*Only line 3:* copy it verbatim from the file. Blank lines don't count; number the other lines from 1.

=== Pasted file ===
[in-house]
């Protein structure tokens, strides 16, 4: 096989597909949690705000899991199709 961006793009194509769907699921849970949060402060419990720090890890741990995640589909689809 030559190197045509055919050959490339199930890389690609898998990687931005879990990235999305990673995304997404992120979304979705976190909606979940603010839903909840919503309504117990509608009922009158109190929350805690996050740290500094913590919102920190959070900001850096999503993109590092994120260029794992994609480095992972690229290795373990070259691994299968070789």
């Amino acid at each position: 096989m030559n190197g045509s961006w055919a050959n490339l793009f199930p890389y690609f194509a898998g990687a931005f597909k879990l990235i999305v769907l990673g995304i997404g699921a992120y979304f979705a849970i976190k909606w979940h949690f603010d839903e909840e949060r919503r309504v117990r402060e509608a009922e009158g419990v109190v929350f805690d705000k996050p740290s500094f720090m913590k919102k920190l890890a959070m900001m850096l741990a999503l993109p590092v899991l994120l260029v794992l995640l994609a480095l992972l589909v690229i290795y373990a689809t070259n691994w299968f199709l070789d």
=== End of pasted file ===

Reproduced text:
């Amino acid at each position: 096989m030559n190197g045509s961006w055919a050959n490339l793009f199930p890389y690609f194509a898998g990687a931005f597909k879990l990235i999305v769907l990673g995304i997404g699921a992120y979304f979705a849970i976190k909606w979940h949690f603010d839903e909840e949060r919503r309504v117990r402060e509608a009922e009158g419990v109190v929350f805690d705000k996050p740290s500094f720090m913590k919102k920190l890890a959070m900001m850096l741990a999503l993109p590092v899991l994120l260029v794992l995640l994609a480095l992972l589909v690229i290795y373990a689809t070259n691994w299968f199709l070789d």